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Suppose one has a password manager, based on symmetric cryptography, that requires a master passphrase to be unlocked. Argon2 is used for deriving a secret key from the master passphrase.

I need several secret keys to encrypt different components, so I'm faced with a choice:

  1. Output more material using Argon2. For example, If I need four secret keys, tell Argon2 to output $4 \cdot 32 \cdot 8 = 1024$ bits, and then split this output into four secret keys.

  2. Create only a master secret key with Argon2 and use the master key to encrypt several other randomly generated secret keys.

What are the different implications of using one option versus the other?

Also, what is the maximum number of bits that it is safe to derive from a master passphrase using Argon2?

What are the different keys for?

Each entry in the main content of the encrypted database is a key-value pair, where the key is, e.g., the address of a Web site, and its associated value is the password for the user's account on the Web site.

A requirement for the assignment (it's a bit artificial, but whatever) is to enable fast access to the password given its key (as in key-value), even when there are many key-value entries. The solution I thought of is to encrypt each entry separately and use an auxiliary encrypted data structure that would map a key (as in key-value) to its entry in sub-linear time. A hash-table approach would perhaps be the best, but more complicated, so I decided I could use a sorted partially encrypted data structure to enable binary search.

Thus, I need a single secret key for AEAD of the main content, and three more keys for the auxiliary sorted data structure that enables faster access to the main content via binary search: the auxiliary structure is composed of two-element entries like so:

  1. a MAC tag of the key (as in key-value) of the corresponding entry in the main content
  2. the AEAD-encrypted index of the corresponding entry in the main content

Both entries are authenticated together using AEAD. So that's why I need the second and third key: for the unencrypted MAC tag and for the AEAD-encrypted index.

The auxiliary structure's entries are sorted by first element every time I add to the database or remove from it. Thus binary search over the entries by the first element enable $O(log n)$-time access to the database when just reading it, in the fast-path, when the database's integrity is preserved.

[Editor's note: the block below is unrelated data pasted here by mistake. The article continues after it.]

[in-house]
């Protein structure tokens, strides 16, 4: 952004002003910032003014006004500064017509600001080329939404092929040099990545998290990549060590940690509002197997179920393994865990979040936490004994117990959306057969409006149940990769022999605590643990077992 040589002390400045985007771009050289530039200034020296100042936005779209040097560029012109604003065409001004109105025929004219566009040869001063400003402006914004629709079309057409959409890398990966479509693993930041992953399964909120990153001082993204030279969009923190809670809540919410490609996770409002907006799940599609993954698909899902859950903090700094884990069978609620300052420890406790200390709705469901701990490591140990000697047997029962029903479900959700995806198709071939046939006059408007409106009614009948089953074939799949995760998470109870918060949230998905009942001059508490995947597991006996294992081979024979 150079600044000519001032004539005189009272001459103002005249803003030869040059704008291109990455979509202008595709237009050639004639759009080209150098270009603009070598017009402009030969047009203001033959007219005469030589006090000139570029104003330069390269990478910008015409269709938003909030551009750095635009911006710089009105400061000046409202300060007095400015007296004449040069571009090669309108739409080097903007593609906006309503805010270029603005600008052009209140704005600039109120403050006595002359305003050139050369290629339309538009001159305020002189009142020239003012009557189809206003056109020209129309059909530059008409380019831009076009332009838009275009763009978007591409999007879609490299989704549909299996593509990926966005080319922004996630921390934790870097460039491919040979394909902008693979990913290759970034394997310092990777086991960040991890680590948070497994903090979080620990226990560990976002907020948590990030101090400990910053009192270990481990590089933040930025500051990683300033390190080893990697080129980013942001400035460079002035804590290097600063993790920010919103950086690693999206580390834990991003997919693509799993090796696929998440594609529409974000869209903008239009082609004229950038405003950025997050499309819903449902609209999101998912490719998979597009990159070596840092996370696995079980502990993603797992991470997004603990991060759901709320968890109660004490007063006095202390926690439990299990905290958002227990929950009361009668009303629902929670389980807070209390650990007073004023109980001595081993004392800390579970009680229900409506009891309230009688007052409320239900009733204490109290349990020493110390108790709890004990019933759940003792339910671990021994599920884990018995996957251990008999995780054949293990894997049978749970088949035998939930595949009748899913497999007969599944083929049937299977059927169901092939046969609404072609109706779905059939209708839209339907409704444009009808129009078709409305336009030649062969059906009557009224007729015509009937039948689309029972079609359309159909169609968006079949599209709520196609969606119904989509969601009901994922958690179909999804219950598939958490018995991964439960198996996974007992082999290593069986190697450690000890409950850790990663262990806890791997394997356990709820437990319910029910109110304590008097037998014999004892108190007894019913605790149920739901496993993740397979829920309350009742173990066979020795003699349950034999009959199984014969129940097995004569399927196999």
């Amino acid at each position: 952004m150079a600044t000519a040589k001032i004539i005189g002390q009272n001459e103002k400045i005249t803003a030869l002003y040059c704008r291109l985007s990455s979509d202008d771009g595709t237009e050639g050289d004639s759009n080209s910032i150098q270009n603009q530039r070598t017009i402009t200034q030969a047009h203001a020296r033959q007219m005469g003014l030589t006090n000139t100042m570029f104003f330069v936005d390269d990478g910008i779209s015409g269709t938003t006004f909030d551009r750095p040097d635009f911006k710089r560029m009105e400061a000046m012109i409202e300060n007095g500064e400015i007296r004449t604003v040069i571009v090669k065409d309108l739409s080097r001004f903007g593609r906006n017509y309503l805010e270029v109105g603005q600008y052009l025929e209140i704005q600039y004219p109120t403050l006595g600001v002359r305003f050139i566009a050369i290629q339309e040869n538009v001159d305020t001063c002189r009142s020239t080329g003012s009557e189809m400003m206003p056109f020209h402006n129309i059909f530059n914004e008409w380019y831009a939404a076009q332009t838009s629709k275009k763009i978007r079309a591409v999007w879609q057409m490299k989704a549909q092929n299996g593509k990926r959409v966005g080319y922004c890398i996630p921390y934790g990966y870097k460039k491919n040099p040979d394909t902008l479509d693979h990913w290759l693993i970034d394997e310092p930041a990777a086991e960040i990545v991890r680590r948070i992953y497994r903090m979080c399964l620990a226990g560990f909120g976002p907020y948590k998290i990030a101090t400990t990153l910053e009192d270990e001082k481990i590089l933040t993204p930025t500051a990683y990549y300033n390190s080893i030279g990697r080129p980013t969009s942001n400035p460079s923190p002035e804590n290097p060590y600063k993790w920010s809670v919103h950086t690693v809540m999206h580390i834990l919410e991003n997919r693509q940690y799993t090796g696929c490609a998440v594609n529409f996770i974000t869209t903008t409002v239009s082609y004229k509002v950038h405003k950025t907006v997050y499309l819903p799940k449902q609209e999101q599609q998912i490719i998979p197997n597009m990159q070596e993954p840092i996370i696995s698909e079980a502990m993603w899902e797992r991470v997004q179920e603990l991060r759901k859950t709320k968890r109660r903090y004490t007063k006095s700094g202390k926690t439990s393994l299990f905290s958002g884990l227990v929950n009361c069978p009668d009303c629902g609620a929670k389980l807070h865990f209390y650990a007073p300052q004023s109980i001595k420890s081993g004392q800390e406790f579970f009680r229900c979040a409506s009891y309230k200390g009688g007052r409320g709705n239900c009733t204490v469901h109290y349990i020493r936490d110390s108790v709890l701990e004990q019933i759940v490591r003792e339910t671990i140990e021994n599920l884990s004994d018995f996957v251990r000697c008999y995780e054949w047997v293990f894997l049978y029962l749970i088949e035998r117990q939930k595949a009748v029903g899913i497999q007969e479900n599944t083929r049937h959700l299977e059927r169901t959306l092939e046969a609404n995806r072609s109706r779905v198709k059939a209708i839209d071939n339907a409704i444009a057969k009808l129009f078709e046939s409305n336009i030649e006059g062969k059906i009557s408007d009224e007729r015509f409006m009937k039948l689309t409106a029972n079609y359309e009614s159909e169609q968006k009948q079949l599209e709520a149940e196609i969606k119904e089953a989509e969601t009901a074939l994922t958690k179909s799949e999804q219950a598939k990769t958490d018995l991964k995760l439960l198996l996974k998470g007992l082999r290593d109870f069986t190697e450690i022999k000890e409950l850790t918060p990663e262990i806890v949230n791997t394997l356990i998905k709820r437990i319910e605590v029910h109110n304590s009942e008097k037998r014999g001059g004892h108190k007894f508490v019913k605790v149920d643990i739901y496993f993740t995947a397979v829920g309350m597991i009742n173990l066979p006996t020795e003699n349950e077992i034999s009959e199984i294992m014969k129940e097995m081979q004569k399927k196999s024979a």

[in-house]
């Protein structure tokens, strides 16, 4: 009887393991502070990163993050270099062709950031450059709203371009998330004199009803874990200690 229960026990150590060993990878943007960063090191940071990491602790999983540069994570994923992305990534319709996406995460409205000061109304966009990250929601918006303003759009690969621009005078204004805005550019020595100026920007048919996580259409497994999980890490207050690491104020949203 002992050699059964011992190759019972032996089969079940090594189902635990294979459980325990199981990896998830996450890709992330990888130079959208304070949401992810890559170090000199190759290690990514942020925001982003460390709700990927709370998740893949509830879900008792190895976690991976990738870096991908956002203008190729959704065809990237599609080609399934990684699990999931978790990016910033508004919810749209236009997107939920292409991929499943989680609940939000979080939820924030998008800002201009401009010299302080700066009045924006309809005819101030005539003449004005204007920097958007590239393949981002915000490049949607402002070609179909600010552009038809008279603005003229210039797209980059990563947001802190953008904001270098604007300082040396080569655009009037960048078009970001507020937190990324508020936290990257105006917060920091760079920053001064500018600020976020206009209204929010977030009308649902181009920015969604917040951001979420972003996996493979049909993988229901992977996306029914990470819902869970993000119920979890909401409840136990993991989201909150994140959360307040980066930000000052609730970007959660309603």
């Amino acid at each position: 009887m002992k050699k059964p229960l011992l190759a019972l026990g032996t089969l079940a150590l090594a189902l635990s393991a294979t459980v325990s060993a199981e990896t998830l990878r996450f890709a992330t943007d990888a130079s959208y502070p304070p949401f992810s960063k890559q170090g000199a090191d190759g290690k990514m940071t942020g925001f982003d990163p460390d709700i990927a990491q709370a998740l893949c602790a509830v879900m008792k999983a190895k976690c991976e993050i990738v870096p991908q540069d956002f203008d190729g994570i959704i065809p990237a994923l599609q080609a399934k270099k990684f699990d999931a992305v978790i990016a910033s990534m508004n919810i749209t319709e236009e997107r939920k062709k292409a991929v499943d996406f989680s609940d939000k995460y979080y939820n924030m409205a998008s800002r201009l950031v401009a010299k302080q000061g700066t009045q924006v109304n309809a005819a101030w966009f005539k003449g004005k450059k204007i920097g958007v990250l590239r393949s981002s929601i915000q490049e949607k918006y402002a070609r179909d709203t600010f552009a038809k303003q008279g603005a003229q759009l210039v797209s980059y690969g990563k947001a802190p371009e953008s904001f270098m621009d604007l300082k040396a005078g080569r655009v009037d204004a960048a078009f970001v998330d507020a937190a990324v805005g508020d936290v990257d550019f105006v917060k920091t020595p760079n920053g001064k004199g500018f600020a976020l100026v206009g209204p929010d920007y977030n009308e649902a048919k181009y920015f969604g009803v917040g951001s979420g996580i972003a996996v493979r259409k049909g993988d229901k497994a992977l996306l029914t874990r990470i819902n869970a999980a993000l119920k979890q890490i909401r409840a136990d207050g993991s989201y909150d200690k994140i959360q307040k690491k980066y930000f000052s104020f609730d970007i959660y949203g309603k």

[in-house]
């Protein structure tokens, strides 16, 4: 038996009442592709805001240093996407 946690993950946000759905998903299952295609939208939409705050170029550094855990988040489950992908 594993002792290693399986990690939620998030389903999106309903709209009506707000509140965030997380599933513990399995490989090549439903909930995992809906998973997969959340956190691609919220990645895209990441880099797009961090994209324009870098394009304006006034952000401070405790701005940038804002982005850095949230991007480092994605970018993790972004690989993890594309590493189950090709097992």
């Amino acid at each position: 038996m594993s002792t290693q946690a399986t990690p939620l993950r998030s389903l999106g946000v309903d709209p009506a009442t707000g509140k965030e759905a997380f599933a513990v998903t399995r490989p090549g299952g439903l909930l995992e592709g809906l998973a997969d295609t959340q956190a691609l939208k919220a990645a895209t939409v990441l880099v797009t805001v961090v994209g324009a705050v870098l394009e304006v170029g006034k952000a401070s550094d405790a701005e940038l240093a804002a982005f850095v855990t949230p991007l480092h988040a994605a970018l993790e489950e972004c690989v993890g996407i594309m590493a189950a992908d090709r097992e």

The fourth key is used for creating a MAC tag that authenticates all the AEAD MAC tags of the second element of all auxiliary data structure elements together. I also intend to pass the total number of entries as AEAD associated data.

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    $\begingroup$ What are the different keys for? That's potentially important for answering about the implications. The max output is listed in the RFC here; you don't need to worry. The second approach is more common with file encryption. Is this some pass type program? $\endgroup$ Mar 19, 2023 at 18:53
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    $\begingroup$ @samuel-lucas6 see edit $\endgroup$ Mar 19, 2023 at 21:09

1 Answer 1

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In most cases you will want to generate a random master key and then encrypt that master key with a random nonce and a key derived from your password hash. This allows one to change the password without re-encrypting all the previously encrypted application data.

If you need additional keys for different uses in your application, you can deterministically derive them from the master key with HKDF and a domain-separation string.

Using HKDF is more future-proof than generating more random bits, more robust against changing requirements, as additional keys may be derived without needing to store them, and thus without needing to change the file format version.

Obviously you need to store the encrypted master key, the associated nonce, and salt for the password hash on behalf of the user or all encrypted data is effectively lost.

When the user wants to change their password, you generate a new salt for the password hash and a new nonce then re-encrypt the master key using the output of the password hash as a new key.

Be sure to use an authenticated encryption mode from a well-maintained library such as libsodium so that verification of the password is secure and automatic which you will know if the master key decrypts without throwing an error.

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  • $\begingroup$ How long would you make the random master key? $\endgroup$ Mar 19, 2023 at 20:47
  • $\begingroup$ What's the point of using HKDF instead of just generating more random bits? $\endgroup$ Mar 19, 2023 at 20:47
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    $\begingroup$ @user2373145 you would need to store those additional keys, also encrypted by the master password, and then re-encrypt them on password change. By using key derivation you can get additional keys whenever you want as your application changes over time. $\endgroup$
    – rmalayter
    Mar 19, 2023 at 20:56
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    $\begingroup$ @user2373145 A 256-bit master symmetric key is sufficiently secure for any purpose, even assuming the existence of large scale quantum computers sometime in the future. $\endgroup$
    – rmalayter
    Mar 19, 2023 at 20:58

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